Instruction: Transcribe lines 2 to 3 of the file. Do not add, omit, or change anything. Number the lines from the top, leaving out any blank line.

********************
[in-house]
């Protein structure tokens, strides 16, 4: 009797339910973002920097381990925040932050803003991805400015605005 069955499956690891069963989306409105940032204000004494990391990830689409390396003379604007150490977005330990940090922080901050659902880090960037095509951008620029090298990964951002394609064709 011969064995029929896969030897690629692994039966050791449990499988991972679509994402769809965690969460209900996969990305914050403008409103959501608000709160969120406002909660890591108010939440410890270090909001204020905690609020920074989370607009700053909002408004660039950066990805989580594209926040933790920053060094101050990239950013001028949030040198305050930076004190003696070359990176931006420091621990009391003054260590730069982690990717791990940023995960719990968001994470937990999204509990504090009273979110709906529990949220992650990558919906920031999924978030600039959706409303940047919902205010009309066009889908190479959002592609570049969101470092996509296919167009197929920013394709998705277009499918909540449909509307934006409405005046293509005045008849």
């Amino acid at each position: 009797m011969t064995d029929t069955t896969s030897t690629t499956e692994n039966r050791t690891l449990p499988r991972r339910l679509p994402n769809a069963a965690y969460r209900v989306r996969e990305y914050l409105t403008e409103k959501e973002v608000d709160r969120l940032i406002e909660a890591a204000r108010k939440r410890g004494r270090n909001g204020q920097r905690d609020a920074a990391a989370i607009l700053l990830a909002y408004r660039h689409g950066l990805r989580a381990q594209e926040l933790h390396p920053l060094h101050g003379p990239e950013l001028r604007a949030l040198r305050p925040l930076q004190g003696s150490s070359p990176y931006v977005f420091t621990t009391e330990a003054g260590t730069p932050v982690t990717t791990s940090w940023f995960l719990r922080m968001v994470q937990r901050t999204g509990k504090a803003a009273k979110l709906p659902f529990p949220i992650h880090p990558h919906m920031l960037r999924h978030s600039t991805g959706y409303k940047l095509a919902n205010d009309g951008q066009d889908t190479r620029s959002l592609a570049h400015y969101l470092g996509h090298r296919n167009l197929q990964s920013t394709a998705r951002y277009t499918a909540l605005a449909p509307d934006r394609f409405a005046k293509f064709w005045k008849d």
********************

């Protein structure tokens, strides 16, 4: 009797339910973002920097381990925040932050803003991805400015605005 069955499956690891069963989306409105940032204000004494990391990830689409390396003379604007150490977005330990940090922080901050659902880090960037095509951008620029090298990964951002394609064709 011969064995029929896969030897690629692994039966050791449990499988991972679509994402769809965690969460209900996969990305914050403008409103959501608000709160969120406002909660890591108010939440410890270090909001204020905690609020920074989370607009700053909002408004660039950066990805989580594209926040933790920053060094101050990239950013001028949030040198305050930076004190003696070359990176931006420091621990009391003054260590730069982690990717791990940023995960719990968001994470937990999204509990504090009273979110709906529990949220992650990558919906920031999924978030600039959706409303940047919902205010009309066009889908190479959002592609570049969101470092996509296919167009197929920013394709998705277009499918909540449909509307934006409405005046293509005045008849």
């Amino acid at each position: 009797m011969t064995d029929t069955t896969s030897t690629t499956e692994n039966r050791t690891l449990p499988r991972r339910l679509p994402n769809a069963a965690y969460r209900v989306r996969e990305y914050l409105t403008e409103k959501e973002v608000d709160r969120l940032i406002e909660a890591a204000r108010k939440r410890g004494r270090n909001g204020q920097r905690d609020a920074a990391a989370i607009l700053l990830a909002y408004r660039h689409g950066l990805r989580a381990q594209e926040l933790h390396p920053l060094h101050g003379p990239e950013l001028r604007a949030l040198r305050p925040l930076q004190g003696s150490s070359p990176y931006v977005f420091t621990t009391e330990a003054g260590t730069p932050v982690t990717t791990s940090w940023f995960l719990r922080m968001v994470q937990r901050t999204g509990k504090a803003a009273k979110l709906p659902f529990p949220i992650h880090p990558h919906m920031l960037r999924h978030s600039t991805g959706y409303k940047l095509a919902n205010d009309g951008q066009d889908t190479r620029s959002l592609a570049h400015y969101l470092g996509h090298r296919n167009l197929q990964s920013t394709a998705r951002y277009t499918a909540l605005a449909p509307d934006r394609f409405a005046k293509f064709w005045k008849d």